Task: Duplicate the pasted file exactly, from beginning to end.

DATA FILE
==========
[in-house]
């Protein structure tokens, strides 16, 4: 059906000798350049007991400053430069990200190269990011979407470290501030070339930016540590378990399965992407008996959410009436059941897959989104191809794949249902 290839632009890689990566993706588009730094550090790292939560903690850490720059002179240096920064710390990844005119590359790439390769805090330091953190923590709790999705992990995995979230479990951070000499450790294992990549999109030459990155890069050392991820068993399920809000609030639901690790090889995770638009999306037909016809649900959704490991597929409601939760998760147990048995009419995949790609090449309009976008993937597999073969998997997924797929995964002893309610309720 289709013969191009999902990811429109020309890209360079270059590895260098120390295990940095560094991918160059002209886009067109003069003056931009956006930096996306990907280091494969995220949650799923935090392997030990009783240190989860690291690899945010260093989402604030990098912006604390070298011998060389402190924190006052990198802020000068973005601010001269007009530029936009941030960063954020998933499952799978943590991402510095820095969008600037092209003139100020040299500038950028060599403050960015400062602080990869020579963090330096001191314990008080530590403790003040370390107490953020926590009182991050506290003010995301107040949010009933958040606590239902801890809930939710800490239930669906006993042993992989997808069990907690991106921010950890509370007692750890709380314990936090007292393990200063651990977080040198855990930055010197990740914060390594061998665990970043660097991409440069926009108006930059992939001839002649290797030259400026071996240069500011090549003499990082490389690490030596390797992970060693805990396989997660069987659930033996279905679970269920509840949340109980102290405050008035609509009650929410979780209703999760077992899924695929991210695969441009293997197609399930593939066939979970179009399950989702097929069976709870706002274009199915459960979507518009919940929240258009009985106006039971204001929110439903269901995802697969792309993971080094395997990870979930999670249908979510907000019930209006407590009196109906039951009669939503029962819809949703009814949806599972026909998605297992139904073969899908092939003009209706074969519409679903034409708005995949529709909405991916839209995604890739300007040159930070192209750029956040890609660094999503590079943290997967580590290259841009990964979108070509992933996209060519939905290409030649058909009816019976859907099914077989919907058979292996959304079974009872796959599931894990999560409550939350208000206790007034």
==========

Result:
[in-house]
């Protein structure tokens, strides 16, 4: 059906000798350049007991400053430069990200190269990011979407470290501030070339930016540590378990399965992407008996959410009436059941897959989104191809794949249902 290839632009890689990566993706588009730094550090790292939560903690850490720059002179240096920064710390990844005119590359790439390769805090330091953190923590709790999705992990995995979230479990951070000499450790294992990549999109030459990155890069050392991820068993399920809000609030639901690790090889995770638009999306037909016809649900959704490991597929409601939760998760147990048995009419995949790609090449309009976008993937597999073969998997997924797929995964002893309610309720 289709013969191009999902990811429109020309890209360079270059590895260098120390295990940095560094991918160059002209886009067109003069003056931009956006930096996306990907280091494969995220949650799923935090392997030990009783240190989860690291690899945010260093989402604030990098912006604390070298011998060389402190924190006052990198802020000068973005601010001269007009530029936009941030960063954020998933499952799978943590991402510095820095969008600037092209003139100020040299500038950028060599403050960015400062602080990869020579963090330096001191314990008080530590403790003040370390107490953020926590009182991050506290003010995301107040949010009933958040606590239902801890809930939710800490239930669906006993042993992989997808069990907690991106921010950890509370007692750890709380314990936090007292393990200063651990977080040198855990930055010197990740914060390594061998665990970043660097991409440069926009108006930059992939001839002649290797030259400026071996240069500011090549003499990082490389690490030596390797992970060693805990396989997660069987659930033996279905679970269920509840949340109980102290405050008035609509009650929410979780209703999760077992899924695929991210695969441009293997197609399930593939066939979970179009399950989702097929069976709870706002274009199915459960979507518009919940929240258009009985106006039971204001929110439903269901995802697969792309993971080094395997990870979930999670249908979510907000019930209006407590009196109906039951009669939503029962819809949703009814949806599972026909998605297992139904073969899908092939003009209706074969519409679903034409708005995949529709909405991916839209995604890739300007040159930070192209750029956040890609660094999503590079943290997967580590290259841009990964979108070509992933996209060519939905290409030649058909009816019976859907099914077989919907058979292996959304079974009872796959599931894990999560409550939350208000206790007034």